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USPTO Announces More PPH Agreements, China and Iceland

By Gene Quinn on November 30, 2011

Earlier today the United States Patent and Trademark Office announced what they are referring to as “landmark Patent Prosecution Highway Pilots” with China’s State Intellectual Property Office (SIPO).  David Kappos, Under Secretary of Commerce for Intellectual Property and the Director of the USPTO and SIPO Commissioner Tian Lipu announced the start of Paris Route and PCT Patent Prosecution Highway (PPH) pilot programs beginning on December 1, 2011.  Meanwhile, the USPTO, in a separate press release, also announced the launching of a new pilot project for the Patent Prosecution Highway (PPH) with the Icelandic Patent Office (IPO).

As with other PPH pilot programs, these new SIPO and IPO agreements will permit each office to benefit from work previously done by the other office.  The work-sharing benefits of the Patent Prosecution Highway are what every Patent Office around the world is after given the global demand for patents only continues to rise.  Work-sharing arrangements of one kind or another are virtually required given the reality that patents are more valuable than ever, more desirable than ever and due to legal requirements and litigation applications need to be far more detailed than even just 10 years ago.  Indeed, there is really no comparison to the level of disclose found in patent applications today compared with detail found in patent applications a generation ago.

Adding to burdens of Office worldwide is the necessary fact that technology always gets more complicated.  It is easy to understand why leaders are trying to increasingly figure out on an ad hoc basis how to leverage work already done.  There is no point in recreating the wheel and the international community as a whole has been extremely slow to achieve a widespread agreement, which leaves the United States and other overburdened Offices worldwide to enter bi-lateral and tri-lateral agreements.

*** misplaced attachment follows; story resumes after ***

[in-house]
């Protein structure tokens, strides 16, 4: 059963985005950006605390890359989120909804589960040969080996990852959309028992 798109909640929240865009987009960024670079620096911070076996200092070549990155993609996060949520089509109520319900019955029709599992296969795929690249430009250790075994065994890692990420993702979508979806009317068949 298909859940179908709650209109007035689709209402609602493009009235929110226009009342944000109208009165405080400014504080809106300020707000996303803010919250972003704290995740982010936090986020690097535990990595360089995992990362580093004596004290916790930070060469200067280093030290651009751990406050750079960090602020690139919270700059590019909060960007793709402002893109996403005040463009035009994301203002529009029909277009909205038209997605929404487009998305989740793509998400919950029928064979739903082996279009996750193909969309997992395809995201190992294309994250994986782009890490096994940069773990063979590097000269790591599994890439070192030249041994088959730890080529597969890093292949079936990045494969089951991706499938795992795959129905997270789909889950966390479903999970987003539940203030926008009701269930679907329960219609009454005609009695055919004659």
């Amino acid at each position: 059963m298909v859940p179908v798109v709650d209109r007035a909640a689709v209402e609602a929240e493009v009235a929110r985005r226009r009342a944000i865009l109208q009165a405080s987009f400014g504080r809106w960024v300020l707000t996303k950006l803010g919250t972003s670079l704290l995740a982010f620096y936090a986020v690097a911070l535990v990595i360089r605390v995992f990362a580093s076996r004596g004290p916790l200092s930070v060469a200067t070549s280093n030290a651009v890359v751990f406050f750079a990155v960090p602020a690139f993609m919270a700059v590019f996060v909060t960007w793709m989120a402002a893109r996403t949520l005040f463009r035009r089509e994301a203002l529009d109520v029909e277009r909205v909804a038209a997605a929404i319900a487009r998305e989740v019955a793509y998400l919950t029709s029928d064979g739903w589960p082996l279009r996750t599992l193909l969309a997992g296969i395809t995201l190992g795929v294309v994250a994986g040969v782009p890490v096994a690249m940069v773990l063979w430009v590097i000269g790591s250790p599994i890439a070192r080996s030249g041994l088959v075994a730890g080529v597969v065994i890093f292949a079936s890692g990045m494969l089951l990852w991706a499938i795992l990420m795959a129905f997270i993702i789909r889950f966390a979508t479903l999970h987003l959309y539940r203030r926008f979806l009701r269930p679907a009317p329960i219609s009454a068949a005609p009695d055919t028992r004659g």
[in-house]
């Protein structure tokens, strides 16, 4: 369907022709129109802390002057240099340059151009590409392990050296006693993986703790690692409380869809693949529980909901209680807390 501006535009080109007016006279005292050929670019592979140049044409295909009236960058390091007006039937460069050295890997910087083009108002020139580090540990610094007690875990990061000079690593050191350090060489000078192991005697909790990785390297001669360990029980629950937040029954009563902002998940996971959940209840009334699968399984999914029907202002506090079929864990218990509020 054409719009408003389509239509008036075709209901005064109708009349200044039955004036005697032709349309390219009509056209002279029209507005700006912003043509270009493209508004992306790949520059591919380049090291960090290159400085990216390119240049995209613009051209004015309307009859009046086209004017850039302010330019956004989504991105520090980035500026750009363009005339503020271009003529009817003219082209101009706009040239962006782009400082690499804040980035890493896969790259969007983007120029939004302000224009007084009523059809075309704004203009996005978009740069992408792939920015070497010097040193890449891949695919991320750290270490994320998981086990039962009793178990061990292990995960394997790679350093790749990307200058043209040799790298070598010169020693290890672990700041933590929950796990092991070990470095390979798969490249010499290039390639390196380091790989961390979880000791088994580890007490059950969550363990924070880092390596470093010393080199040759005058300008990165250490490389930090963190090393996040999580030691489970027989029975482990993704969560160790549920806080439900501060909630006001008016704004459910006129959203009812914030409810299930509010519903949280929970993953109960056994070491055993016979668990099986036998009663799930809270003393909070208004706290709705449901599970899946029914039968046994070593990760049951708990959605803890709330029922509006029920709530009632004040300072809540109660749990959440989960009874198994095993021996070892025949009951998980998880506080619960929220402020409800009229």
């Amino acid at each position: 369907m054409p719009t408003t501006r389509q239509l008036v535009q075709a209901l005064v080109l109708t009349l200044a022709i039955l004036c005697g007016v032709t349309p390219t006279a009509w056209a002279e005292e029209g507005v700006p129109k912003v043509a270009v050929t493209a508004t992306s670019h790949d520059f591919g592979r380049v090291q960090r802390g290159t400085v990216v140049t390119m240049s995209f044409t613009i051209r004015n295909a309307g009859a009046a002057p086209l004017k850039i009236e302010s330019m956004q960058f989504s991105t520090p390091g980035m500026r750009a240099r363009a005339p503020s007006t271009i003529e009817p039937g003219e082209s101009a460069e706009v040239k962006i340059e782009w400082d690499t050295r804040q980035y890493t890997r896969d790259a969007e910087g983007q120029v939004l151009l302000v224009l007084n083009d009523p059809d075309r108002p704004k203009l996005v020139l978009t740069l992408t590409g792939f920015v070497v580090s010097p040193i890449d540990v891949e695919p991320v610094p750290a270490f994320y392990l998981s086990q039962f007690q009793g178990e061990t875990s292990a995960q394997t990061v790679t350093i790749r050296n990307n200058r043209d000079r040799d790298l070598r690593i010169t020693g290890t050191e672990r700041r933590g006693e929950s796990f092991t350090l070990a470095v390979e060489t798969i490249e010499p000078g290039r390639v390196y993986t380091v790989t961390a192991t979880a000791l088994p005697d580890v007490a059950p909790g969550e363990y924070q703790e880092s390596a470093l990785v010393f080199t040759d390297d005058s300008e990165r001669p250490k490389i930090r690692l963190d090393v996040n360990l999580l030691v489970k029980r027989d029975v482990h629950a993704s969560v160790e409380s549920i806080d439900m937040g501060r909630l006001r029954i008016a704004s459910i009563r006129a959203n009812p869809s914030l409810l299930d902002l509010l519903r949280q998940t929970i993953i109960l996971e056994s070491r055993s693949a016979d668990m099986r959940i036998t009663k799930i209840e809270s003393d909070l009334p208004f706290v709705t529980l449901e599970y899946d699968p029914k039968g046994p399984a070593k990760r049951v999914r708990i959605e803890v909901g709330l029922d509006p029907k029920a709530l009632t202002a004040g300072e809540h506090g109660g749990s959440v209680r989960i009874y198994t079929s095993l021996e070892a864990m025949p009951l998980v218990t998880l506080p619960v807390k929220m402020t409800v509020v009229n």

Ostensibly the purpose of this trial program is to gauge the interest of applicants and to evaluate the programs for patent quality, efficiency and the reduction of the workload.  With that in mind the SIPO agreements and the IPO agreement are one year pilot programs that will commence on December 1, 2011 and are slated to end on November 30, 2012. Both offices may extend the one year trial period upon mutual agreement, and if the past is any indication of the future these pilot programs will be extended indefinitely when they are up for renewal.

In a nutshell, expedited examination is offered by the various PPH pilot programs, which allows applicants to obtain corresponding patents faster and more efficiently in each country.  Faster and more efficient treatment is the primary lure from the applicant perspective.  A PPH agreement accomplishes this by permitting each office to benefit from work previously done by the other office, which reduces the examination workload.

Under the Paris Route PPH pilot program with SIPO, an Office of Second Filing (OSF) may utilize the search and examination results of a national application filed in the Office of First Filing (OFF) in a corresponding application filed under the Paris Convention in the OSF. Under a PCT-PPH pilot program will use positive international written opinions and international preliminary examination reports developed within the framework of the Patent Cooperation Treaty.  Under a PPH pilot program an applicant receiving a ruling from a partner Patent Office that at least one claim in an application is patentable may request that the USPTO fast track the examination of corresponding claims in corresponding applications. Similarly, if the USPTO determines that at least one claim is patentable, the applicant may request accelerated processing of corresponding applications filed at the partner Patent Office.